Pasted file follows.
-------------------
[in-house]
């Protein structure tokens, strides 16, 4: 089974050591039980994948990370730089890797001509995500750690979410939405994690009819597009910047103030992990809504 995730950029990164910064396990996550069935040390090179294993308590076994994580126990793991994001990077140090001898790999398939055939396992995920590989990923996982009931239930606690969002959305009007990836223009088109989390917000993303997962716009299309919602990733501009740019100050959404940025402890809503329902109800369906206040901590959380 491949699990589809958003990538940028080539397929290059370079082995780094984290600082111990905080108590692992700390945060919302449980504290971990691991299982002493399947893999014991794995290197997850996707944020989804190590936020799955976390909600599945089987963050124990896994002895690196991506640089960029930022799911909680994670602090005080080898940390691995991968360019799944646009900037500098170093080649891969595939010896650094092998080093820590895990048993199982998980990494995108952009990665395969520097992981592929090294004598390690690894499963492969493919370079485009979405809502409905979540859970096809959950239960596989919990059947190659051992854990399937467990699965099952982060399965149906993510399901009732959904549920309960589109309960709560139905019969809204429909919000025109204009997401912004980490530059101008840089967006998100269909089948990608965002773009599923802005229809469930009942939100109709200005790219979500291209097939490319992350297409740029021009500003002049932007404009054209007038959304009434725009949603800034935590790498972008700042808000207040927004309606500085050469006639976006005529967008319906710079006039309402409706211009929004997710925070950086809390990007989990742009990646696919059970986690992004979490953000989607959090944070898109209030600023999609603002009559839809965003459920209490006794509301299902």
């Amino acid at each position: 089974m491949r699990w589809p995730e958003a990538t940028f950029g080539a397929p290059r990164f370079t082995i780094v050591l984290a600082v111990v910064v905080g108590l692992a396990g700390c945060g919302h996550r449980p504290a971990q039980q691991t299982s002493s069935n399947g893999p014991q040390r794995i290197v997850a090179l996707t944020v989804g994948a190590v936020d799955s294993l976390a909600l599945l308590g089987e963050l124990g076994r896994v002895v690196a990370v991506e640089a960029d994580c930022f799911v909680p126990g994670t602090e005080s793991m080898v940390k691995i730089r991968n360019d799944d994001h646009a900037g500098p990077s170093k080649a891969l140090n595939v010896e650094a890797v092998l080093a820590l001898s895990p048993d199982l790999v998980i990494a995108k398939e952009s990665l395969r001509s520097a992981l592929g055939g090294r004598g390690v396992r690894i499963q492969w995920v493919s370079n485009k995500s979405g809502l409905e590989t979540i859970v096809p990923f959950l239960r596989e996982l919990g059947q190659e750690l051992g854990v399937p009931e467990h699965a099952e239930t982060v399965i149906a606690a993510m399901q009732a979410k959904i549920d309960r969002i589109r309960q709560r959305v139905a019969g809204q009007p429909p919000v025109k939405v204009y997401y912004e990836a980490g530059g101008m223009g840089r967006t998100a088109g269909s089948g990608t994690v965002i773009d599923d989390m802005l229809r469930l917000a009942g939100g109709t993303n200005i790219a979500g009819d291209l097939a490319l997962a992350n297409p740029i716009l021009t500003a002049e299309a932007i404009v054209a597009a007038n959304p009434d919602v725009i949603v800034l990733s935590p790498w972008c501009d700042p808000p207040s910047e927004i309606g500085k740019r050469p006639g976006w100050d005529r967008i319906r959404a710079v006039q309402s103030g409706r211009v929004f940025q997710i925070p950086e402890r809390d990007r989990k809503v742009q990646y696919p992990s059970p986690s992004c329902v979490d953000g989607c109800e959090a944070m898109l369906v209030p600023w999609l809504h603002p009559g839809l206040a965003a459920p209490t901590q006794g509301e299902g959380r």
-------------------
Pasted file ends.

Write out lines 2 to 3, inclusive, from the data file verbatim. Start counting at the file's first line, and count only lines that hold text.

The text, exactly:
């Protein structure tokens, strides 16, 4: 089974050591039980994948990370730089890797001509995500750690979410939405994690009819597009910047103030992990809504 995730950029990164910064396990996550069935040390090179294993308590076994994580126990793991994001990077140090001898790999398939055939396992995920590989990923996982009931239930606690969002959305009007990836223009088109989390917000993303997962716009299309919602990733501009740019100050959404940025402890809503329902109800369906206040901590959380 491949699990589809958003990538940028080539397929290059370079082995780094984290600082111990905080108590692992700390945060919302449980504290971990691991299982002493399947893999014991794995290197997850996707944020989804190590936020799955976390909600599945089987963050124990896994002895690196991506640089960029930022799911909680994670602090005080080898940390691995991968360019799944646009900037500098170093080649891969595939010896650094092998080093820590895990048993199982998980990494995108952009990665395969520097992981592929090294004598390690690894499963492969493919370079485009979405809502409905979540859970096809959950239960596989919990059947190659051992854990399937467990699965099952982060399965149906993510399901009732959904549920309960589109309960709560139905019969809204429909919000025109204009997401912004980490530059101008840089967006998100269909089948990608965002773009599923802005229809469930009942939100109709200005790219979500291209097939490319992350297409740029021009500003002049932007404009054209007038959304009434725009949603800034935590790498972008700042808000207040927004309606500085050469006639976006005529967008319906710079006039309402409706211009929004997710925070950086809390990007989990742009990646696919059970986690992004979490953000989607959090944070898109209030600023999609603002009559839809965003459920209490006794509301299902």
């Amino acid at each position: 089974m491949r699990w589809p995730e958003a990538t940028f950029g080539a397929p290059r990164f370079t082995i780094v050591l984290a600082v111990v910064v905080g108590l692992a396990g700390c945060g919302h996550r449980p504290a971990q039980q691991t299982s002493s069935n399947g893999p014991q040390r794995i290197v997850a090179l996707t944020v989804g994948a190590v936020d799955s294993l976390a909600l599945l308590g089987e963050l124990g076994r896994v002895v690196a990370v991506e640089a960029d994580c930022f799911v909680p126990g994670t602090e005080s793991m080898v940390k691995i730089r991968n360019d799944d994001h646009a900037g500098p990077s170093k080649a891969l140090n595939v010896e650094a890797v092998l080093a820590l001898s895990p048993d199982l790999v998980i990494a995108k398939e952009s990665l395969r001509s520097a992981l592929g055939g090294r004598g390690v396992r690894i499963q492969w995920v493919s370079n485009k995500s979405g809502l409905e590989t979540i859970v096809p990923f959950l239960r596989e996982l919990g059947q190659e750690l051992g854990v399937p009931e467990h699965a099952e239930t982060v399965i149906a606690a993510m399901q009732a979410k959904i549920d309960r969002i589109r309960q709560r959305v139905a019969g809204q009007p429909p919000v025109k939405v204009y997401y912004e990836a980490g530059g101008m223009g840089r967006t998100a088109g269909s089948g990608t994690v965002i773009d599923d989390m802005l229809r469930l917000a009942g939100g109709t993303n200005i790219a979500g009819d291209l097939a490319l997962a992350n297409p740029i716009l021009t500003a002049e299309a932007i404009v054209a597009a007038n959304p009434d919602v725009i949603v800034l990733s935590p790498w972008c501009d700042p808000p207040s910047e927004i309606g500085k740019r050469p006639g976006w100050d005529r967008i319906r959404a710079v006039q309402s103030g409706r211009v929004f940025q997710i925070p950086e402890r809390d990007r989990k809503v742009q990646y696919p992990s059970p986690s992004c329902v979490d953000g989607c109800e959090a944070m898109l369906v209030p600023w999609l809504h603002p009559g839809l206040a965003a459920p209490t901590q006794g509301e299902g959380r």